Time to be Your Own Cheerleader - Work In Sports Podcast

Show outline:

It’s time to be your own cheerleader

Old school -- work hard people will notice you and you’ll get promoted. I lived this way, I hustled, I worked the grind -- late-night shift, extra work, volunteer for more. Yes yes and yes. But I never leveraged any of it. I just hoped and prayed my bosses would notice and good things would happen.

Not until I started to be more self-promotional did good things happen. 

I mean this honestly, businesses have a different objective than you do. Your objective is likely some combination of feel fulfilled making good many, enough to do things outside of work that I enjoy. 

Businesses have the inverse goal -- get as much positive production as they can out of each employee to generate revenue...and shareholder satisfaction.

I’m not on some capitalism is awful rant, I’m just trying to show you, businesses don’t necessarily want to see you as more than a productive pice in their machine. It is upon you to be your biggest cheerleader, it is upon you to show you are deserving of more, it is upon you to know yourself, your accomplishments and your value ...better than anyone. 

All of you sit back and think for a second of people in your industry, co-workers, fellow interns -- who received more accolades despite doing lesser work. Likely it is because they are better at self-promotion and personal advocacy.  

I know there are people in my space, podcasters in the career development conversation, who do far lesser work than I do, but they are way way better at personal promotion. They post videos of themselves, quote graphics of their wonderful thoughts, that are mostly cliche, pictures of them yucking it up with celebrities… and they have huge audiences. 

I am not slamming them, they have built a brand I haven’t. I am recognizing that this applies to all of us. It’s not just you, it’s me too! This concept of factual bragging applies to internships, jobs, opportunities, speaking engagements, etc. 

You have to be your cheerleader.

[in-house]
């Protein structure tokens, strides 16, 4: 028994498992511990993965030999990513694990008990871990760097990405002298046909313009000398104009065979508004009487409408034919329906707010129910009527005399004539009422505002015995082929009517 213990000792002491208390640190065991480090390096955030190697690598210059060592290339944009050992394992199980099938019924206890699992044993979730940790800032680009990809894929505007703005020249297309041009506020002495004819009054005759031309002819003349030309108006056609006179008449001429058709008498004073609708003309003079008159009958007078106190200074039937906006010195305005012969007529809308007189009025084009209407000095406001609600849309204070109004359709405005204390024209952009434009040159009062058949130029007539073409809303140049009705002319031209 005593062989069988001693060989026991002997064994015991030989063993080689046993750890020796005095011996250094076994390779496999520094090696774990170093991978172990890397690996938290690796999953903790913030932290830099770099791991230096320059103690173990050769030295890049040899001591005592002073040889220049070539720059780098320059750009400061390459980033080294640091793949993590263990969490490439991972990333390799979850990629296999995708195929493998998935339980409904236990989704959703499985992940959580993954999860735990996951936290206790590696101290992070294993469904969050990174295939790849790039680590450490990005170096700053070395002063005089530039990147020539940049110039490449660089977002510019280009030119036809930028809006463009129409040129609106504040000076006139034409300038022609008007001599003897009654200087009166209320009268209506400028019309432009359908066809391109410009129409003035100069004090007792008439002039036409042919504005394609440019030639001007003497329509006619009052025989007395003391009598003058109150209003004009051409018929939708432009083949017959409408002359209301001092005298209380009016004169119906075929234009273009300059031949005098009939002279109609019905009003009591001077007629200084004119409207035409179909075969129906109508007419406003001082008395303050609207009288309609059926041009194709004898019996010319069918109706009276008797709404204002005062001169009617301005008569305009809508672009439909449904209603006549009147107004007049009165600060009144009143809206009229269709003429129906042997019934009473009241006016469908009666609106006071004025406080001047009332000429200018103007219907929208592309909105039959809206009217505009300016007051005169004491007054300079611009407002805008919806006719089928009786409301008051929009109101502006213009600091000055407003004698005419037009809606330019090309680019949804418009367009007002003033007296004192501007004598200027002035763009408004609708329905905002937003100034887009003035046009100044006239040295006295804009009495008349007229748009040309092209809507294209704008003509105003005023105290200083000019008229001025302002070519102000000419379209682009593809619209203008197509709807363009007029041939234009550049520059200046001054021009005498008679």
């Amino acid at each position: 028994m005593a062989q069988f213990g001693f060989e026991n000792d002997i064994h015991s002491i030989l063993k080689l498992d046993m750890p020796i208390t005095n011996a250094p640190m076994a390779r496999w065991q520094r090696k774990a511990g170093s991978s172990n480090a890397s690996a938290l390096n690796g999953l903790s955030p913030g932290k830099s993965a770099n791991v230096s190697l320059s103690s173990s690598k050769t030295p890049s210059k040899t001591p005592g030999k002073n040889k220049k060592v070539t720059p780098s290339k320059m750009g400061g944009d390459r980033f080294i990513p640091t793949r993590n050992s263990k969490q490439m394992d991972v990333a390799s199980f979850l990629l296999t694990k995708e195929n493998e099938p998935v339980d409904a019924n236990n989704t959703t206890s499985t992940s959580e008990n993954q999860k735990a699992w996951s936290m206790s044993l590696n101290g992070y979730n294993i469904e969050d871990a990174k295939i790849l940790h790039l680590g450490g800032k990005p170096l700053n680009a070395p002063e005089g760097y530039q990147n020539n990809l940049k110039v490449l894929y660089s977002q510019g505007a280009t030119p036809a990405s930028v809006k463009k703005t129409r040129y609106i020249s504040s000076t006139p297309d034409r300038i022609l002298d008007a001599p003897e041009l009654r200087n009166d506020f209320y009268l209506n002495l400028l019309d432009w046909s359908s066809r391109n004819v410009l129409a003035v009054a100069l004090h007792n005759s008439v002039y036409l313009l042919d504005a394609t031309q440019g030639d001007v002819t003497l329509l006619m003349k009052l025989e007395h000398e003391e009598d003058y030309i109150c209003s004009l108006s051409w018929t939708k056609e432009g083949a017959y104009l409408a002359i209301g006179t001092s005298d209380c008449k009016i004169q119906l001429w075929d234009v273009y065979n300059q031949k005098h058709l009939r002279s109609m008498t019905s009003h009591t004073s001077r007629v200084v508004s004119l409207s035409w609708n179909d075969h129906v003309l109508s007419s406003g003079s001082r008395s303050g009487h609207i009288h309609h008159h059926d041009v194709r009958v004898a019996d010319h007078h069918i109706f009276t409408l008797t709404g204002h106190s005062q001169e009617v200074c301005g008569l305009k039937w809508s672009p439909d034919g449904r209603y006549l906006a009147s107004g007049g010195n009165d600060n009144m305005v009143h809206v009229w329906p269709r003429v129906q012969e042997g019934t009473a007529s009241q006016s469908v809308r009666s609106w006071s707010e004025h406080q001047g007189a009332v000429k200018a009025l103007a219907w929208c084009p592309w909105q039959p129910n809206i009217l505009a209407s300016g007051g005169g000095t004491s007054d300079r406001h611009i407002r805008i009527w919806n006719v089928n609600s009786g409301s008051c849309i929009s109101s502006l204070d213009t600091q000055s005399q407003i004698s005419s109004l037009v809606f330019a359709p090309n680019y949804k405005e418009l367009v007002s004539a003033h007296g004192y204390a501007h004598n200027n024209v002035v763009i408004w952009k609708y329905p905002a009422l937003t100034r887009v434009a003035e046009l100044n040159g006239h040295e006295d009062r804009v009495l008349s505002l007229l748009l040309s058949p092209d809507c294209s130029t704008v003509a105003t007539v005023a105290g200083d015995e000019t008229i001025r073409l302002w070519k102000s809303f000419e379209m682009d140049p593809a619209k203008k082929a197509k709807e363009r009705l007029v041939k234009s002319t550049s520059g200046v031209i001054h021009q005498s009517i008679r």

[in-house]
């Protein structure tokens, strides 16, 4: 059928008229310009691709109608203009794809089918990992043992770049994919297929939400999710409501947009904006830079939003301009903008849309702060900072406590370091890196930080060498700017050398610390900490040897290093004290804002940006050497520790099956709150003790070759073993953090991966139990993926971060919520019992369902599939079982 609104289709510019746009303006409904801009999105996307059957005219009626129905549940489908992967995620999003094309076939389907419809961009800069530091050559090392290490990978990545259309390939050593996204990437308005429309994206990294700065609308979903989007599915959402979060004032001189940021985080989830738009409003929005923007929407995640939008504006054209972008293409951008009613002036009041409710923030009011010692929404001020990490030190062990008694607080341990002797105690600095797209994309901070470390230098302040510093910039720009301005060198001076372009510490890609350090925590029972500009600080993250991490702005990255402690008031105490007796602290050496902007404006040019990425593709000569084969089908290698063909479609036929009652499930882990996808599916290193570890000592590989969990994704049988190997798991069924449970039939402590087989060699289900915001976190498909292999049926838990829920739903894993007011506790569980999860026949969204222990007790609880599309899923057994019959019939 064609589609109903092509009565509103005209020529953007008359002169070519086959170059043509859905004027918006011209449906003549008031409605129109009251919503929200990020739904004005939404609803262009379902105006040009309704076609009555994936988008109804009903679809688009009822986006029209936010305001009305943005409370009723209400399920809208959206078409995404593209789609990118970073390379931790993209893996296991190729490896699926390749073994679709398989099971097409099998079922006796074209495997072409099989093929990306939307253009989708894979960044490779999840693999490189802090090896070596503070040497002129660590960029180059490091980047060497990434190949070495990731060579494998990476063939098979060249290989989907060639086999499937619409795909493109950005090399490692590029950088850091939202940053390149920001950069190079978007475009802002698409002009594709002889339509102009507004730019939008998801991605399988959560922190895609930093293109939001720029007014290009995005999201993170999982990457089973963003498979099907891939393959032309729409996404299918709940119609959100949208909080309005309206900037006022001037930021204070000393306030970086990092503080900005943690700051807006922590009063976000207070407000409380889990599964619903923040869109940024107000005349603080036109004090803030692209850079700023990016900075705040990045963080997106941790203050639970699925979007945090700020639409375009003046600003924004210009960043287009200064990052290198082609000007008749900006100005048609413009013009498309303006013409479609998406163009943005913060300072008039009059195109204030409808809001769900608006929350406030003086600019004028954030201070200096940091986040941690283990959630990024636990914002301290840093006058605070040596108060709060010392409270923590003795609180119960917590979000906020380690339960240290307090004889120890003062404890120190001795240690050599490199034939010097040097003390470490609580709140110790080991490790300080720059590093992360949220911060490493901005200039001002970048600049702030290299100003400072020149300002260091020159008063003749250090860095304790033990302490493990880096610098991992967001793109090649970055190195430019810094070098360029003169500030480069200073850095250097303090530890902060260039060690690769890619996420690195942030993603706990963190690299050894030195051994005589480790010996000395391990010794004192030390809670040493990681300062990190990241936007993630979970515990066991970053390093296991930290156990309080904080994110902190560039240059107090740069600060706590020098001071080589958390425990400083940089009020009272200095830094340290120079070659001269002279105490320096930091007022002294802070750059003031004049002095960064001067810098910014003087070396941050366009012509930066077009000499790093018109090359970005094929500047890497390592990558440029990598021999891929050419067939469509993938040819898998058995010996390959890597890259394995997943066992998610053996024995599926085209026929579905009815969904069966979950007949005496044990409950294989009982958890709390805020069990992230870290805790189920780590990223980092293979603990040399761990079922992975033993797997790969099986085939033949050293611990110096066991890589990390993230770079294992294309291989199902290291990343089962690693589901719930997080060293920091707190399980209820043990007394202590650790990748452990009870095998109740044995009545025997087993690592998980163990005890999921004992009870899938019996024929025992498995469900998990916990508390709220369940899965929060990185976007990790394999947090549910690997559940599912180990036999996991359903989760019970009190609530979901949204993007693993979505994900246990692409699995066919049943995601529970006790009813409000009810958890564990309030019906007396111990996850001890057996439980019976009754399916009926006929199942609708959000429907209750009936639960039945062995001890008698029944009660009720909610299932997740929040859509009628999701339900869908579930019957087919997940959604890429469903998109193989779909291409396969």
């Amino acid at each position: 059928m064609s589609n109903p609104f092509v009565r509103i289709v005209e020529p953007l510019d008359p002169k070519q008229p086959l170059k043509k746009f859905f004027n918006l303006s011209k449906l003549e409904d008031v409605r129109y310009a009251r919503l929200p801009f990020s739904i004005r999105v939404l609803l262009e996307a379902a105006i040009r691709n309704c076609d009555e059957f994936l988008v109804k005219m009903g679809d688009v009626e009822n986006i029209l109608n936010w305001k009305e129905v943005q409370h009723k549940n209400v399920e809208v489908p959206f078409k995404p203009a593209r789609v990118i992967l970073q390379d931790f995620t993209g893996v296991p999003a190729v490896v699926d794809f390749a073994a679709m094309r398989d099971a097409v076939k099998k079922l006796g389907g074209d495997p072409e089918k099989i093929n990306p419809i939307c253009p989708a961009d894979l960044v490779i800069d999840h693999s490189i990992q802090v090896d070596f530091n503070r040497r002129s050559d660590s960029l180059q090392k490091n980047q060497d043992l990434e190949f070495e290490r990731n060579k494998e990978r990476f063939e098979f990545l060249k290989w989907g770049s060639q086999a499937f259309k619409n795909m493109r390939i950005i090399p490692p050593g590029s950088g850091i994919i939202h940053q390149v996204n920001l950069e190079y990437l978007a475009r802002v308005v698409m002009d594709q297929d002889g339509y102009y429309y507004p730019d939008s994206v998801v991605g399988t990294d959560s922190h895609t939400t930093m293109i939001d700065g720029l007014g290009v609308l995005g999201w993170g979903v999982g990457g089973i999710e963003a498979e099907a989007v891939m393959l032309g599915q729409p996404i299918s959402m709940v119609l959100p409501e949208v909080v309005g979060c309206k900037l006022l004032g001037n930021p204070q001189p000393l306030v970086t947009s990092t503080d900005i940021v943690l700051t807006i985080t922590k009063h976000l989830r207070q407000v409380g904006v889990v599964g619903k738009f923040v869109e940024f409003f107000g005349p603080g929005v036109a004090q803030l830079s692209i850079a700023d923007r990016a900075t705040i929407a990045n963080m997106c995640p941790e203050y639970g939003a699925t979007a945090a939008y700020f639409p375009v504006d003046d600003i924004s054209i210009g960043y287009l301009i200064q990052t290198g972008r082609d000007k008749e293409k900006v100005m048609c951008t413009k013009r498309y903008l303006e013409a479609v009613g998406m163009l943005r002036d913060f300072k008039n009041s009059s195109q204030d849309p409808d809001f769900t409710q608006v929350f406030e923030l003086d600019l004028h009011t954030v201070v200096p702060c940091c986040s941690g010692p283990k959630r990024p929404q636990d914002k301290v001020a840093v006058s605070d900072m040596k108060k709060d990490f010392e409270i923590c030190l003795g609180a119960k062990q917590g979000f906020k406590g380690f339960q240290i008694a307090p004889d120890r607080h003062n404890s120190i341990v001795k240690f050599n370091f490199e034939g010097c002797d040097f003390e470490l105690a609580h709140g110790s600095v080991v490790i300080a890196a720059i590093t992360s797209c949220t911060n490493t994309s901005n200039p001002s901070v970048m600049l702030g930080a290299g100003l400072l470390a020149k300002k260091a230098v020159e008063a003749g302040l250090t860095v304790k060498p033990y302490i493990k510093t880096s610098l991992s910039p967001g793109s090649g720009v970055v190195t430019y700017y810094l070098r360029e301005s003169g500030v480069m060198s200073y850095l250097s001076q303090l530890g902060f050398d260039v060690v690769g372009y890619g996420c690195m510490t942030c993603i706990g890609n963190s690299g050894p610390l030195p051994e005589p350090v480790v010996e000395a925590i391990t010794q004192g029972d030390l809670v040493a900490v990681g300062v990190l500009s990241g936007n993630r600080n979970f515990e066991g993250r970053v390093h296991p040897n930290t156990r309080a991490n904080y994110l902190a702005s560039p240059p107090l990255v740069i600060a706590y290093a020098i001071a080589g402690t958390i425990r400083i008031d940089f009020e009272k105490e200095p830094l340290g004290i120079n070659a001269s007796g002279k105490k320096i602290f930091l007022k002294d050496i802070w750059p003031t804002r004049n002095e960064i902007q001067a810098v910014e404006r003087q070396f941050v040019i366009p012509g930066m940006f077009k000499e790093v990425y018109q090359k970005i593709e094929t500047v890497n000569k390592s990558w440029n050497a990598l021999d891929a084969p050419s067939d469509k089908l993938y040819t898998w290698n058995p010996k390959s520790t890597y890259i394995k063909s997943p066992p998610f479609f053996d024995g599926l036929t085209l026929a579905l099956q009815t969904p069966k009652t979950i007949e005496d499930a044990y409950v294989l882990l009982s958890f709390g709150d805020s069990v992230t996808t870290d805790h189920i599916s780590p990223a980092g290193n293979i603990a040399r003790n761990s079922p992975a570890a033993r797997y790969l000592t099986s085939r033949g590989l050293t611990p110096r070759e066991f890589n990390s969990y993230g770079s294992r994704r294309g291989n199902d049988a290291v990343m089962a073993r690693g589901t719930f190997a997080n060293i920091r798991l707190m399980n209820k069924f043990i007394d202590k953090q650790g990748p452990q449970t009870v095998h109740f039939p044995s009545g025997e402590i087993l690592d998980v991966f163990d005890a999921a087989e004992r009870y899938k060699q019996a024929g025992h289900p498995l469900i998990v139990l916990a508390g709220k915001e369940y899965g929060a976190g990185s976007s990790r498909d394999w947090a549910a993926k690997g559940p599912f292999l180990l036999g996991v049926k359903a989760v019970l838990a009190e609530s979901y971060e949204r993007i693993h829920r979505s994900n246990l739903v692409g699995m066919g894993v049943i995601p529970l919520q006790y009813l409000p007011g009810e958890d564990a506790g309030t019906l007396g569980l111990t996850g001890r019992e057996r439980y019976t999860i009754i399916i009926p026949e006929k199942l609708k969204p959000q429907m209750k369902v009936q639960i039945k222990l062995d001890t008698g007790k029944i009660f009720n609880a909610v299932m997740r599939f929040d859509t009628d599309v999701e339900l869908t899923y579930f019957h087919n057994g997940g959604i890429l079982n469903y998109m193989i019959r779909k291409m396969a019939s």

Ok, so how?

First, start with your goals. If you want to be a national audience guest speaker, that is a much different approach than if you want a promotion, or an entry-level job or an internship.

Let’s stay focused on the jobs and internships part for this conversation. Imagine you need to be noticed more, and someone in charge of decision making needs to be able to see and understand your worth quickly. 

You must be an expert in you, no one else will be.

Key components:

  • Don’t be afraid to say what you are proud of. 
  • Don’t be afraid to tell people what you have accomplished
  • Don’t be afraid to tell people what you have done to improve yourself. 
  • Subtle -- I read this book recently and was struck by the idea
  • In your face - in my two years with organization X my social media strategy helped us increase twitter followers by 47% 
  • Get your own website and domain
  • Professional looking social media pictures that are all aligned.
  • LinkedIn - bulk it up, treat it like your personal domain, share accomplishments, videos, blogs, metrics, contact info. People, including recruiters, will look here!
  • Resume metrics
  • Employment or internship journal - keep track of your wins.
  • Remote interviews -- be quick to explain why you are a positive hire. How you not only understand their organizational goals, but will help them deliver on them, 
  • Be excited about you 
  • If you have a job right now and are working remotely, make sure you take the time to escalate your wins and your value to the org. You want them to feel like they have made the right decision keeping you on. Businesses have cover right now, they can lay off or furlough employees and no one thinks they are heartless, they think it’s just the times we are in. Well, if they've kept you on, that means they believe in you, make sure you validate that belief and are selling all of your wins. 
  • Final point -- being your own cheerleader also means being thee cheerleader for others you believe in.  
By Brian Clapp | June 22, 2020
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